Rhino found dead in Kaziranga

GUWAHATI: An endangered one-horned rhinoceros was found dead with its horn gouged out at the famous Kaziranga National Park in Assam, in the
fourth such incident in the past one month, officials said Thursday.

A wildlife official said the latest killing was reported late Wednesday from inside the sanctuary, 220 km east of Guwahati.

"The rhino carcass was found from near a sandbar on the fringe of the park. Its horn had been gouged out. Poachers used automatic weapons to kill the rhino," a park ranger said over telephone from Kaziranga.

On Monday, poachers at the Orang National Park in northern Assam gouged out the horn of another rhino. The horn was extracted while the animal was still alive. It later succumbed to the wounds.

"We are indeed worried about the spurt in incidents of rhino poaching inside Kaziranga and elsewhere," a senior wildlife official said, requesting anonymity.

At least 18 rhinos were killed in 2008 and 14 in 2009.

Between 1980 and 1997, some 550 rhinos were killed by poachers in the wilds of Kaziranga, the highest being 48 in 1992.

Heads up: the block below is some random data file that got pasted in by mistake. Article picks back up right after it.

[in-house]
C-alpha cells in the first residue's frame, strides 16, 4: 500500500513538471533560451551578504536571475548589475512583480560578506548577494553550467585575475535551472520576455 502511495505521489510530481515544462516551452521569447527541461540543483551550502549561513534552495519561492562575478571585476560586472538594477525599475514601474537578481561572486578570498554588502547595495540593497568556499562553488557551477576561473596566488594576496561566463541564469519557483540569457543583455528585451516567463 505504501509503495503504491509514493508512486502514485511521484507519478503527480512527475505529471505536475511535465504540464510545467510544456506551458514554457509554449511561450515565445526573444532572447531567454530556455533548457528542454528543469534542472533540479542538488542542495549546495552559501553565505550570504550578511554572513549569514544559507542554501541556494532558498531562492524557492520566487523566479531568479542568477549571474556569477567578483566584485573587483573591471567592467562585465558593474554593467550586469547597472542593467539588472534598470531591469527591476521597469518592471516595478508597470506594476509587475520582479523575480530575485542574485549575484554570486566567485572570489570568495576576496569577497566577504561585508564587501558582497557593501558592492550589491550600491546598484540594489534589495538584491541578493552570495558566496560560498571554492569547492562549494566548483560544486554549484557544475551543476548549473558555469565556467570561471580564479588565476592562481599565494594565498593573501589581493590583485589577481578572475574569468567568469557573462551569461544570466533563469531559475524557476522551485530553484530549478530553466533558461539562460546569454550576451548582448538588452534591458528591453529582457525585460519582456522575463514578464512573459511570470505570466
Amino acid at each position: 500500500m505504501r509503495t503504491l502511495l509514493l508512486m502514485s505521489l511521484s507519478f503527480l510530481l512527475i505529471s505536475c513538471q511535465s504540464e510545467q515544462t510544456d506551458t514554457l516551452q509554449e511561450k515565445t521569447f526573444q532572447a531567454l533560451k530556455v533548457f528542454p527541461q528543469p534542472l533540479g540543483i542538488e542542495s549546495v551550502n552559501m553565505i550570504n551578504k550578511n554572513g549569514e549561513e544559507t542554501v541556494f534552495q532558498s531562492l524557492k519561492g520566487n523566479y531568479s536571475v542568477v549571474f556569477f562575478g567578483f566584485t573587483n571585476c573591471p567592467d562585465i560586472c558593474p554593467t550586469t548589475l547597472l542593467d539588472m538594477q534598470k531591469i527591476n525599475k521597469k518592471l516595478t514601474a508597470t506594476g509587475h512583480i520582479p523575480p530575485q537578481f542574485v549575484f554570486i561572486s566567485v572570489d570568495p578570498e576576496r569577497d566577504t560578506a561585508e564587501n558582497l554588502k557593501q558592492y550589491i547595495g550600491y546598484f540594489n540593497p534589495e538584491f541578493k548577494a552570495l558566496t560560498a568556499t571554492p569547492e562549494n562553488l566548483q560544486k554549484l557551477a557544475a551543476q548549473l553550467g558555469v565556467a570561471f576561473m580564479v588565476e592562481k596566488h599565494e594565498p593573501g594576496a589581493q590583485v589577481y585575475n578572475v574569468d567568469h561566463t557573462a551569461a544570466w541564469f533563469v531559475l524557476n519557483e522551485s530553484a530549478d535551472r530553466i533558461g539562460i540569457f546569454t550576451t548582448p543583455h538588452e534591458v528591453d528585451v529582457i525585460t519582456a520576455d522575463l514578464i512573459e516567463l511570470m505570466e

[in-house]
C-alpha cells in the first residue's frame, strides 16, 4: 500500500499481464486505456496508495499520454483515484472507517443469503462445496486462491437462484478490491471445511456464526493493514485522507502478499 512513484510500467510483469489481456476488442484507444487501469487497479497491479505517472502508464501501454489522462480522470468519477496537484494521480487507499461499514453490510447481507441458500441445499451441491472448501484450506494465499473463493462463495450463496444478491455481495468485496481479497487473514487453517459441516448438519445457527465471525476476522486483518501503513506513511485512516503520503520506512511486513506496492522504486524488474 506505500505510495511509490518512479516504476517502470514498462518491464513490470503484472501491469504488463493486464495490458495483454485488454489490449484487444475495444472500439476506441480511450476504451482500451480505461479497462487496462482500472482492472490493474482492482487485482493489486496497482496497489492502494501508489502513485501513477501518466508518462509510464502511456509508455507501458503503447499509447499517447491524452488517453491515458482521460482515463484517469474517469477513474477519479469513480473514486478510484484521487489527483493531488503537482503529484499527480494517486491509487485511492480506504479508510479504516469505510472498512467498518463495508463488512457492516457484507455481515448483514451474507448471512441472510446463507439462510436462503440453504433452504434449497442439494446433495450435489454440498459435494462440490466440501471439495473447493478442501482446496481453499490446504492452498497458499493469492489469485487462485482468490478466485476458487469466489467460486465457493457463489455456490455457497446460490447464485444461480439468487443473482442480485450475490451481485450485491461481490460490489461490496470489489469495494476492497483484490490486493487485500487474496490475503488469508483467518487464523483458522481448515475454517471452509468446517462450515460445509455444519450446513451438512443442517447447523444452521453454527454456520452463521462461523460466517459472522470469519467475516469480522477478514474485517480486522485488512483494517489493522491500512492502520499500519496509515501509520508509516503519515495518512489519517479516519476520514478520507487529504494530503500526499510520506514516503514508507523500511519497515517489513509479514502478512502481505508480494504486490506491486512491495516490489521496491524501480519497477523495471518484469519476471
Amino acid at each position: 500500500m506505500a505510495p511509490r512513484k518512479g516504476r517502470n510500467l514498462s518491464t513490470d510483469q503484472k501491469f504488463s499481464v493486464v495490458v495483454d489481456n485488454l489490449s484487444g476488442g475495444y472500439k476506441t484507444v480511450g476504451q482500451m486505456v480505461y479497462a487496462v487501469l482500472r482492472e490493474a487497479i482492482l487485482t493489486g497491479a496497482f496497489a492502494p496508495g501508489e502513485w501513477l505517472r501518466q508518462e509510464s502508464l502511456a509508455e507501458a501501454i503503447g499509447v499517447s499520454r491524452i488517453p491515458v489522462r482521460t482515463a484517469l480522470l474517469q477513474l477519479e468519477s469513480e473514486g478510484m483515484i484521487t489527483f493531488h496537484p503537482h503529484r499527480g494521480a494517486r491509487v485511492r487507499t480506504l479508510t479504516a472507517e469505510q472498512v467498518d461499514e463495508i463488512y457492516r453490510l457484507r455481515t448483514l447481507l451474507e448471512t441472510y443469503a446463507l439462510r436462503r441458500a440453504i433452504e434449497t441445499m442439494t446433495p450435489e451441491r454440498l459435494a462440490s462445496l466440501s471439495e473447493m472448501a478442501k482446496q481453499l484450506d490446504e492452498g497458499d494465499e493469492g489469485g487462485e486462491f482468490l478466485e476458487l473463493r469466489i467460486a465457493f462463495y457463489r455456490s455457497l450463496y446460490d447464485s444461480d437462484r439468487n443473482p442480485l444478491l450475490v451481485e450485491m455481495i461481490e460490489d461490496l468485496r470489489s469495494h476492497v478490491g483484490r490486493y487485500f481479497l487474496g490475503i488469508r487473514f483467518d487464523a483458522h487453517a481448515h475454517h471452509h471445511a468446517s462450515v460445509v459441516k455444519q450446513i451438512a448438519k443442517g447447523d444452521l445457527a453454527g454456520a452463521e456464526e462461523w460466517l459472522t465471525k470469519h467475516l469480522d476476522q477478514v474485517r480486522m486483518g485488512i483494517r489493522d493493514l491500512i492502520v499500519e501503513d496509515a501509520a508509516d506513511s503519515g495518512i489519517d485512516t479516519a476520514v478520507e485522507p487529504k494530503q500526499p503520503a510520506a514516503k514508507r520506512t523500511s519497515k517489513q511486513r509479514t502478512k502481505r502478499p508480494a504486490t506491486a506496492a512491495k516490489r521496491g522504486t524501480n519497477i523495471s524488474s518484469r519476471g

As per the 2009 census report, some 2,048 of the world's estimated 3,000 one-horned rhinos lumber around the swamps and grasslands of Kaziranga, their concentration here ironically making the giant mammals a favourite target of poachers.

Forest rangers complain about poor infrastructure and obsolete weapons compared to the poachers armed with sophisticated assault rifles.

"First of all, the number of forest guards in Kaziranga is far less than what is actually required to protect the wildlife, then you have World War II weapons compared to AK series rifles and carbines used by the poachers," a senior forest guard working in Kaziranga for more than 15 years said.

Poachers kill rhinos for their horns, which many believe contain aphrodisiac qualities, besides being used as medicines for curing fever, stomach ailments and other diseases in parts of Asia.

Rhino horn is also much fancied by buyers from the Middle East who turn them into handles of ornamental daggers, while elephant ivory tusks are primarily used for making ornaments and decorative items.

Profits in the illegal rhino horn trade are staggering, A rhino horn sells for up to Rs.1.5 million per kilogram in the international market after the horns are smuggled to clandestine Asian markets.

Once extracted, the rhino horn is routed to agents in places like Dimapur in Nagaland, Imphal in Manipur and Siliguri in West Bengal.

A possible route of rhino horn smuggling is to Kathmandu via Siliguri and then from Nepal to China and the Middle East. The other possible route is from Imphal to Moreh on the Manipur border with Myanmar and then via Myanmar to Thailand, Vietnam, Singapore and China.